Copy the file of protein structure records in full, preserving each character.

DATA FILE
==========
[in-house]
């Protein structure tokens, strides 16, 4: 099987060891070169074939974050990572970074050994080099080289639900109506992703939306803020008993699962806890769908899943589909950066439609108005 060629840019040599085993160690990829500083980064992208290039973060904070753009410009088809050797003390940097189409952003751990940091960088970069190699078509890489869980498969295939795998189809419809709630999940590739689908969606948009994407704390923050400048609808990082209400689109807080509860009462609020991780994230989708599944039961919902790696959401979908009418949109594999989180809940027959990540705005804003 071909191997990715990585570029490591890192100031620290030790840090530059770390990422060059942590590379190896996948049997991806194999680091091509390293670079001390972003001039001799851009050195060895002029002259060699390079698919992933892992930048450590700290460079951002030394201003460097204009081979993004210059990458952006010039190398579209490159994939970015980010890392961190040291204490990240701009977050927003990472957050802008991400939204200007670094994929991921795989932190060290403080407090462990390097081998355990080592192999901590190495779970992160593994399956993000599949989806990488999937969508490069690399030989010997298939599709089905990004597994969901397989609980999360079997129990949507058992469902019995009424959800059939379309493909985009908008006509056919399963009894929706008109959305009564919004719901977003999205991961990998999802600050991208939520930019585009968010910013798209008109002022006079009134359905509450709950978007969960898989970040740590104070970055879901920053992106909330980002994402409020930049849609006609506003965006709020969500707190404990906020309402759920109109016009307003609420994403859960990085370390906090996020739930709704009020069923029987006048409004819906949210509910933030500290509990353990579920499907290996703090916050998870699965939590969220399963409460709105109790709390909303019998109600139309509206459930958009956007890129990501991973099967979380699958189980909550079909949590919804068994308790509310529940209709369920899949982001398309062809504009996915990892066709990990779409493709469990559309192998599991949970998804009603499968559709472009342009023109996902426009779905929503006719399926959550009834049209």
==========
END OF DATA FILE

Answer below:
[in-house]
């Protein structure tokens, strides 16, 4: 099987060891070169074939974050990572970074050994080099080289639900109506992703939306803020008993699962806890769908899943589909950066439609108005 060629840019040599085993160690990829500083980064992208290039973060904070753009410009088809050797003390940097189409952003751990940091960088970069190699078509890489869980498969295939795998189809419809709630999940590739689908969606948009994407704390923050400048609808990082209400689109807080509860009462609020991780994230989708599944039961919902790696959401979908009418949109594999989180809940027959990540705005804003 071909191997990715990585570029490591890192100031620290030790840090530059770390990422060059942590590379190896996948049997991806194999680091091509390293670079001390972003001039001799851009050195060895002029002259060699390079698919992933892992930048450590700290460079951002030394201003460097204009081979993004210059990458952006010039190398579209490159994939970015980010890392961190040291204490990240701009977050927003990472957050802008991400939204200007670094994929991921795989932190060290403080407090462990390097081998355990080592192999901590190495779970992160593994399956993000599949989806990488999937969508490069690399030989010997298939599709089905990004597994969901397989609980999360079997129990949507058992469902019995009424959800059939379309493909985009908008006509056919399963009894929706008109959305009564919004719901977003999205991961990998999802600050991208939520930019585009968010910013798209008109002022006079009134359905509450709950978007969960898989970040740590104070970055879901920053992106909330980002994402409020930049849609006609506003965006709020969500707190404990906020309402759920109109016009307003609420994403859960990085370390906090996020739930709704009020069923029987006048409004819906949210509910933030500290509990353990579920499907290996703090916050998870699965939590969220399963409460709105109790709390909303019998109600139309509206459930958009956007890129990501991973099967979380699958189980909550079909949590919804068994308790509310529940209709369920899949982001398309062809504009996915990892066709990990779409493709469990559309192998599991949970998804009603499968559709472009342009023109996902426009779905929503006719399926959550009834049209």